-- I had the opportunity to visit the newly remodeled
Detroit Historical Museum on Tuesday, November 13, 2012. The workers
were hard at work putting finishing touches on the exhibits for
their Grand Re-Opening on Friday, November 23.
the tour in the basement where the Streets of Old Detroit is located.
I strolled the sidewalks of the 19th century as there are several
new features. There is a Sanders Confections store with the famous
Sanders-brand candy and confections displayed. There is a newly-widened
wooden sidewalk designed to aid the handicapped. Also new is the
children's "discovery room," which features hands-on
activities for the little people in your life. What used to be
the Cadillac Café is now a railroad station waiting room
where people can congregate as a gathering place.
Trains exhibit is a permanent exhibit that has been totally renovated,
painted and updated. One of the trains has a camera mounted to
the front of it so you can see it travel on its route on two new
flat screen TV's. There are interactive buttons that control different
functions, making it one of the most popular attraction for children
and adults as well. The Glancy family has donated their extensive
collection to the Museum in 1973.
was upstairs on the main floor to the Allesee Gallery of Culture.
Here in the main lobby is a circle of memories from the years
1900s-2000s. There is the solid, brass-colored elevator door from
the downtown Hudson's store. Also there is the old tiles from
the Detroit-Windsor tunnel and the sign from the old Tiger Stadium.
This exhibit highlights the culture of Detroiters from baseball,
cars, and music.
is the Kid Rock Music Lab funded by the Kid Rock Foundation. There
is Kid Rock memorabilia along with that of Detroit legends' musicians.
There are interactive devices for visitors to try.
the "Arsenal of Democracy" exhibit. This gallery is
divided into three areas: the factory, the community and the home.
Detroit had a major role in the war effort. We built bomber planes
at our Willow Run plant and production kept the factories going
around the clock. People came from all over the country to get
employment here. President Franklin Roosevelt wanted to arm democratic
nations against Nazi Germany and Imperial Japan.
Motor City exhibit tells stories of how cars were built from the
early hand-built horseless carriages to the newer models of today.
The popular Cadillac "body drop" attraction remains
the same. Visitors learn about the Detroit men and women entrepreneurs
who made the city into the Motor City. It highlights the city's
growth from individuals to the organizing movements such as the
United Auto Workers. This exhibit also showcases visitors' stories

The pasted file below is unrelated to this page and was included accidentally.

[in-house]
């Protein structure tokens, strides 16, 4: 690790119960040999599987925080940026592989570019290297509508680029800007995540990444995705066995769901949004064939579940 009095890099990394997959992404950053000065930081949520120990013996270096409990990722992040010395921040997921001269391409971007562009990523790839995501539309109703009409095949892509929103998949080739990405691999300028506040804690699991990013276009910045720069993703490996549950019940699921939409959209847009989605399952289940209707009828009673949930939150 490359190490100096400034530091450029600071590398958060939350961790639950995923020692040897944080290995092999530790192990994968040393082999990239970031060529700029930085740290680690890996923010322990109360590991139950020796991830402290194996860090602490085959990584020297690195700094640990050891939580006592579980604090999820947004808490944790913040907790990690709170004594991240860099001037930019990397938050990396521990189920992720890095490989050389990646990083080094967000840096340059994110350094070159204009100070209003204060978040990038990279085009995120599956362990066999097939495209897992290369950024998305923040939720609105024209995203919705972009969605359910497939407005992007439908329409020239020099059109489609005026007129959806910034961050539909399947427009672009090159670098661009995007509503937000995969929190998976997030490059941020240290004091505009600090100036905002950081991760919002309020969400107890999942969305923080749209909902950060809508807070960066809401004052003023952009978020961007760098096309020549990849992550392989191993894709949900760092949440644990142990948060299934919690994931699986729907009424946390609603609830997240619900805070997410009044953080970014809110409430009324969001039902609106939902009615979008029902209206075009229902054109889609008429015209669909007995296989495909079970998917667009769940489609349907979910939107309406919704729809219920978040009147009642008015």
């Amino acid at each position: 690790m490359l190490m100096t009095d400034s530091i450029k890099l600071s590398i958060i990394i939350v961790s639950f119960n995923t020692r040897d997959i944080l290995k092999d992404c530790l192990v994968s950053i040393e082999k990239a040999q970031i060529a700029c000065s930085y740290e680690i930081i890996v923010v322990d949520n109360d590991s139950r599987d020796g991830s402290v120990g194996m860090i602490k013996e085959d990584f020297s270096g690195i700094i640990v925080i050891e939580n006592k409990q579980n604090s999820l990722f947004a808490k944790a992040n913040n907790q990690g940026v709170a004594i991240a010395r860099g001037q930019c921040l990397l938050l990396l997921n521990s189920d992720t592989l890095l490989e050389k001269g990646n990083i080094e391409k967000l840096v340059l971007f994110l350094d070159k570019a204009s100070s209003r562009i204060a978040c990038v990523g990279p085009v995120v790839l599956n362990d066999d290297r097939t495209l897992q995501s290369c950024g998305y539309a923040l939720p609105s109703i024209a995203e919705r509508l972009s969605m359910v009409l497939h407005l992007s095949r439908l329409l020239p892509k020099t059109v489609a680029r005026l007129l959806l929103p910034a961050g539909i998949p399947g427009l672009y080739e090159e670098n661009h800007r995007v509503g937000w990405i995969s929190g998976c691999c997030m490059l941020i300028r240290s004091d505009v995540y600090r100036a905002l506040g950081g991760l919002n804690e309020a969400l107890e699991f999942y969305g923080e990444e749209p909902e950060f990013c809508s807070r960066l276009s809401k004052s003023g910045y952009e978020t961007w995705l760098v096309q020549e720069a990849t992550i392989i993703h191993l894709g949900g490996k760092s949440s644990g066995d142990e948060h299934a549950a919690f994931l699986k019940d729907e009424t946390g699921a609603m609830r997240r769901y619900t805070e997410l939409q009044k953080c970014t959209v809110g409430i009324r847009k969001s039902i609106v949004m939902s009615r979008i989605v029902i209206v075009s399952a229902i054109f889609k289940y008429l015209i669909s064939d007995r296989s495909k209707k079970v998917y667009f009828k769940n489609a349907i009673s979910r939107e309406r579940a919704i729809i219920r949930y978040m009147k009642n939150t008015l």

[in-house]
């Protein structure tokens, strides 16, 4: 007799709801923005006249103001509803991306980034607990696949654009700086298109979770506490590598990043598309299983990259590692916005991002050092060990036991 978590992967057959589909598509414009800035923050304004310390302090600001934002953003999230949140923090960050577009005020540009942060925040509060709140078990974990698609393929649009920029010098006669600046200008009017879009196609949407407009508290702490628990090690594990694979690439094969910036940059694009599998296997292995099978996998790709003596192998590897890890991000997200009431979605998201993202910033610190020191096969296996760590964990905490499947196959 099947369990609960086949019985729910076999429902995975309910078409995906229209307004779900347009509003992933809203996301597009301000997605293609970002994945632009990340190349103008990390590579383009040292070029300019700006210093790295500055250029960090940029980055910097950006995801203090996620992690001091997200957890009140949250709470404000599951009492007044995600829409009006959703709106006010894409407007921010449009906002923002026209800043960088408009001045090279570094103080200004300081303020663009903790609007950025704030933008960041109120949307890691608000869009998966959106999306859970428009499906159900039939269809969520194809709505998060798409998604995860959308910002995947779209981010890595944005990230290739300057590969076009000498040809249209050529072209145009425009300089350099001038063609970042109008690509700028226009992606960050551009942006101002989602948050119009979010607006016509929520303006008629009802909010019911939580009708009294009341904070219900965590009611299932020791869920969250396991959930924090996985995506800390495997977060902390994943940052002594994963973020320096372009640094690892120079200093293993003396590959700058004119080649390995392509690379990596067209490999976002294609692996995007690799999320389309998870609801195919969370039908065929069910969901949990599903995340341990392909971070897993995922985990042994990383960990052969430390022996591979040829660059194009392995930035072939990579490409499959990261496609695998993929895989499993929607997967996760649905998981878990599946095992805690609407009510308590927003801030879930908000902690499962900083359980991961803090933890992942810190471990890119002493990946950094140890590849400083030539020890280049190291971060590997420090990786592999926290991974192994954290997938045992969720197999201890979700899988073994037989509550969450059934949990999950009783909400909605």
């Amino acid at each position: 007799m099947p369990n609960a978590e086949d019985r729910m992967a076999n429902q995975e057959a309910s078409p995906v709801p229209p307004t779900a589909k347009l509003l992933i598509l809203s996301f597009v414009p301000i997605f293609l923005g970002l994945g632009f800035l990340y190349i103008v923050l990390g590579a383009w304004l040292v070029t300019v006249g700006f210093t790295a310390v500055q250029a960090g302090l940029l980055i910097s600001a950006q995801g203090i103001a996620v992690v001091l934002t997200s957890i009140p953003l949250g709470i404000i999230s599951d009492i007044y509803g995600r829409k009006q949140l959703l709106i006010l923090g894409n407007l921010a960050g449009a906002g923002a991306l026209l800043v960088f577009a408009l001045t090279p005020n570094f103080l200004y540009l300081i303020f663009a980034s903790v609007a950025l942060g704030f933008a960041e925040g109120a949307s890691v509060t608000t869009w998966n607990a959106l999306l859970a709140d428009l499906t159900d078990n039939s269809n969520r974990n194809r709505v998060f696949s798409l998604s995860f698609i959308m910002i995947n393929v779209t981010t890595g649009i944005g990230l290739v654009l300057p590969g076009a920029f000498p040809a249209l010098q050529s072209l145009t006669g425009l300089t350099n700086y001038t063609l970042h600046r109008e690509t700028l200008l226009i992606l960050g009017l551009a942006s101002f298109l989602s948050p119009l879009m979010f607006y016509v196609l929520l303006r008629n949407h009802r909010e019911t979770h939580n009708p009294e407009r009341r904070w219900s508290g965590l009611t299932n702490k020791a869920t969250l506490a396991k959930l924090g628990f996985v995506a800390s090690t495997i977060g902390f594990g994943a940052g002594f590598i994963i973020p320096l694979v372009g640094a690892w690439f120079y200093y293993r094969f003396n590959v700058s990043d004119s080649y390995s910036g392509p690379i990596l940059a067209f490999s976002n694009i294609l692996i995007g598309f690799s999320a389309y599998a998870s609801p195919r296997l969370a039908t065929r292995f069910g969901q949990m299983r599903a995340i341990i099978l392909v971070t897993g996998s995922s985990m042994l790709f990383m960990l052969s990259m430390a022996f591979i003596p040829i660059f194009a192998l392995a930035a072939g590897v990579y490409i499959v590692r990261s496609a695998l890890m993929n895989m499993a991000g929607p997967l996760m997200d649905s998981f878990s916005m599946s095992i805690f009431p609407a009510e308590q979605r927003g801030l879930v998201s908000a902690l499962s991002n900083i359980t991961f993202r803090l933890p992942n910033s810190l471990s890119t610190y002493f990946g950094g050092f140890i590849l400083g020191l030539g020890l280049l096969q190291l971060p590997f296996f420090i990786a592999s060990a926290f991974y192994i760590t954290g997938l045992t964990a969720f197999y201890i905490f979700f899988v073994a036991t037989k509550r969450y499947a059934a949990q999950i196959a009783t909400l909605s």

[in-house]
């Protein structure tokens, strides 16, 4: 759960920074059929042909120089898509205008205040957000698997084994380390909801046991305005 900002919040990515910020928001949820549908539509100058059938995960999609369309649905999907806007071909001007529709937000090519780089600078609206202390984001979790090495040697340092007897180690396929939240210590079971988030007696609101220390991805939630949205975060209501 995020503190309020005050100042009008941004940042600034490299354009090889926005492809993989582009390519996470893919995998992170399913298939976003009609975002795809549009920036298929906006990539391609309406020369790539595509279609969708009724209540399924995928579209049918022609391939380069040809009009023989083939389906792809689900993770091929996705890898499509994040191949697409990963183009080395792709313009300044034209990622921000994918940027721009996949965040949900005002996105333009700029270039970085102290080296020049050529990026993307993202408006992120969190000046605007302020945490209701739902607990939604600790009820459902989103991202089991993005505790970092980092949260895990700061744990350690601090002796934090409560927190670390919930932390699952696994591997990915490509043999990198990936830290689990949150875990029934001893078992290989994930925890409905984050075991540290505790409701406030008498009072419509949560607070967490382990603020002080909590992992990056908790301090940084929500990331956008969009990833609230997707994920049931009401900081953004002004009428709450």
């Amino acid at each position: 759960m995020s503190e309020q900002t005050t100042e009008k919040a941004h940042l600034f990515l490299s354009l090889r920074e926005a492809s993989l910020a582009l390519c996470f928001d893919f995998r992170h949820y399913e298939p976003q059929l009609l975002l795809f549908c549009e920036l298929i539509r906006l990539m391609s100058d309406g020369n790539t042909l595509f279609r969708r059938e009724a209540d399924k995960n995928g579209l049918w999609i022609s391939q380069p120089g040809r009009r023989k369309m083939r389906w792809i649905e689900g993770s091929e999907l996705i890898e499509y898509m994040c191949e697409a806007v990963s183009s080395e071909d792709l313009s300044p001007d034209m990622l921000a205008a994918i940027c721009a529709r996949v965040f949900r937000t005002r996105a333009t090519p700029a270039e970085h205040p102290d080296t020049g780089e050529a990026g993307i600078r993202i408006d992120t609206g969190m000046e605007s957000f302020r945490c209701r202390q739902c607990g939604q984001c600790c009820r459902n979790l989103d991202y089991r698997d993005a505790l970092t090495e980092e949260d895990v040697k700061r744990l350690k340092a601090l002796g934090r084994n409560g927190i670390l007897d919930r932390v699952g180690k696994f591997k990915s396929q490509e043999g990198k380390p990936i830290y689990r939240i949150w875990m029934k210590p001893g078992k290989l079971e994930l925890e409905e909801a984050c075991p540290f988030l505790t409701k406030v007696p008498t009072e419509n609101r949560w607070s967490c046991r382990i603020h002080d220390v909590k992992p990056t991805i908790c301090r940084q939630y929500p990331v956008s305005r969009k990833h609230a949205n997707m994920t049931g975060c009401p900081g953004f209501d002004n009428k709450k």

of their experiences with their favorite classic cars.
of Innovation is also located here. These people forever changed
manufacturing, products, processes, and services. There is an
innovation station where visitors can create their own soft drink
flavor. Hopefully it will spark and empower a new generation of
to Freedom is about Detroit and the Underground Railroad. People
would help runaway enslaved people to find safe houses or hiding
places. The city also provided access to Canada across the Detroit
River. When the U.S. enacted the Fugitive Slave Act of 1850, which
required that enslaved people be returned to their owners, the
city helped in securing these people to Canada. The journey through
this exhibit concludes evoking the feeling of freedom, hence "The
Doorway to Freedom."
are two temporary exhibits, which will open next week. One is
the "Riding the Rails: How Rail Transportation Helped Build
Detroit." At the turn of the century, Detroit had the largest
regional mass transportation network in the U.S. Rail transportation
were part of the fabric of Detroiters' lives. During the 20th
century, rail transportation has decreased and Henry Ford's automobile
became the vehicle of choice.
temporary exhibit is "The Power of Hope." Focus: HOPE
is a civil and human rights organization founded in 1968 after
the Detroit riots. Focus: HOPE has worked to overcome racism,
poverty and injustice through a food program, an education campus
and workforce development programs. Thousands of people have achieved
financial independence. This exhibit addresses the past, present
and future of Focus: HOPE.
there is the new Museum Store which is located on your way out.
There will be new merchandise along with the old favorites. The
store features Made in Detroit t-shirts, McClure's pickles, Carhartt
apparel and accessories, Vernor's and the original slinky, just
to name a few. It is much larger and brighter than the previous
Historical Museum's grand re-opening is Friday, November 23. Doors
open at 9:30 a.m. and will remain open non-stop for the entire
weekend til Sunday, November 25 at 5 p.m. That's 55 and a half
straight hours. There will be free admission to the Museum from
November 23, 2012 to June 2014. On Friday and Saturday nights,
there will be a Detroit classic-themed movie beginning at 10 p.m.,
going through the night and ending at 9 a.m. During the weekend,
there will be raffles, refreshments and giveaways. Also Bill Bonds
will be at Detroit Legends Plaza located in front of the Museum
facing Woodward Avenue as he casts his hands and signature in
cement on Sunday morning at 9 a.m. Also during this weekend, members
will receive 20 percent off of all store merchandise. It will
be a weekend that will make history.
Detroit Historical Museum is located at 5401 Woodward Ave. in
Detroit's midtown district. For more information, visit their
website at www.detroithistorical.org.
Toy Stories, Detroit's Destinations now open at the Historical